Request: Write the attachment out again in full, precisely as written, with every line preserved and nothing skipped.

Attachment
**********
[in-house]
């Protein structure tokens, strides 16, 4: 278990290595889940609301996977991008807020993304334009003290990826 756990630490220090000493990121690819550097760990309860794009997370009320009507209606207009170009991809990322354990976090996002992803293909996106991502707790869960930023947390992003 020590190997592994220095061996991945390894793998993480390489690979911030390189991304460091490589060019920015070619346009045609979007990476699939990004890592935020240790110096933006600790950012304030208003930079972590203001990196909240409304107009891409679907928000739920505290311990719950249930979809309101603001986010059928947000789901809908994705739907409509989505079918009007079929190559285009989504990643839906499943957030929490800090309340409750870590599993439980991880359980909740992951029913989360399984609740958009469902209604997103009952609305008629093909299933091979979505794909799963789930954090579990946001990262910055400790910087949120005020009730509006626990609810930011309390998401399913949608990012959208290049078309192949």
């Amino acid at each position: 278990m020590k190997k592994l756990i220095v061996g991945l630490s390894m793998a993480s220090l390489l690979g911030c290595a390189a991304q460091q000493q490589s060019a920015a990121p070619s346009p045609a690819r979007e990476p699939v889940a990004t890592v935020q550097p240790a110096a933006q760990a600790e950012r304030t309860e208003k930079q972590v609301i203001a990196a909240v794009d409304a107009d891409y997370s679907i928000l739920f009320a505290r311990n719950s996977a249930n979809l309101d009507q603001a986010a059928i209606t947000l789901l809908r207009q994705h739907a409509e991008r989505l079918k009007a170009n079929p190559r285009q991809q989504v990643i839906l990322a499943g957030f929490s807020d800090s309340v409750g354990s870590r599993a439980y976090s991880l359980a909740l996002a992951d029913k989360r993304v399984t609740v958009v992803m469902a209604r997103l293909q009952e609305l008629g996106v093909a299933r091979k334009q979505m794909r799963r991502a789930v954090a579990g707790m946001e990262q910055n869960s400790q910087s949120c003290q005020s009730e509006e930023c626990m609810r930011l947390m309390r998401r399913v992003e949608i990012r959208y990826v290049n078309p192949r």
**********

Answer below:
[in-house]
């Protein structure tokens, strides 16, 4: 278990290595889940609301996977991008807020993304334009003290990826 756990630490220090000493990121690819550097760990309860794009997370009320009507209606207009170009991809990322354990976090996002992803293909996106991502707790869960930023947390992003 020590190997592994220095061996991945390894793998993480390489690979911030390189991304460091490589060019920015070619346009045609979007990476699939990004890592935020240790110096933006600790950012304030208003930079972590203001990196909240409304107009891409679907928000739920505290311990719950249930979809309101603001986010059928947000789901809908994705739907409509989505079918009007079929190559285009989504990643839906499943957030929490800090309340409750870590599993439980991880359980909740992951029913989360399984609740958009469902209604997103009952609305008629093909299933091979979505794909799963789930954090579990946001990262910055400790910087949120005020009730509006626990609810930011309390998401399913949608990012959208290049078309192949």
């Amino acid at each position: 278990m020590k190997k592994l756990i220095v061996g991945l630490s390894m793998a993480s220090l390489l690979g911030c290595a390189a991304q460091q000493q490589s060019a920015a990121p070619s346009p045609a690819r979007e990476p699939v889940a990004t890592v935020q550097p240790a110096a933006q760990a600790e950012r304030t309860e208003k930079q972590v609301i203001a990196a909240v794009d409304a107009d891409y997370s679907i928000l739920f009320a505290r311990n719950s996977a249930n979809l309101d009507q603001a986010a059928i209606t947000l789901l809908r207009q994705h739907a409509e991008r989505l079918k009007a170009n079929p190559r285009q991809q989504v990643i839906l990322a499943g957030f929490s807020d800090s309340v409750g354990s870590r599993a439980y976090s991880l359980a909740l996002a992951d029913k989360r993304v399984t609740v958009v992803m469902a209604r997103l293909q009952e609305l008629g996106v093909a299933r091979k334009q979505m794909r799963r991502a789930v954090a579990g707790m946001e990262q910055n869960s400790q910087s949120c003290q005020s009730e509006e930023c626990m609810r930011l947390m309390r998401r399913v992003e949608i990012r959208y990826v290049n078309p192949r």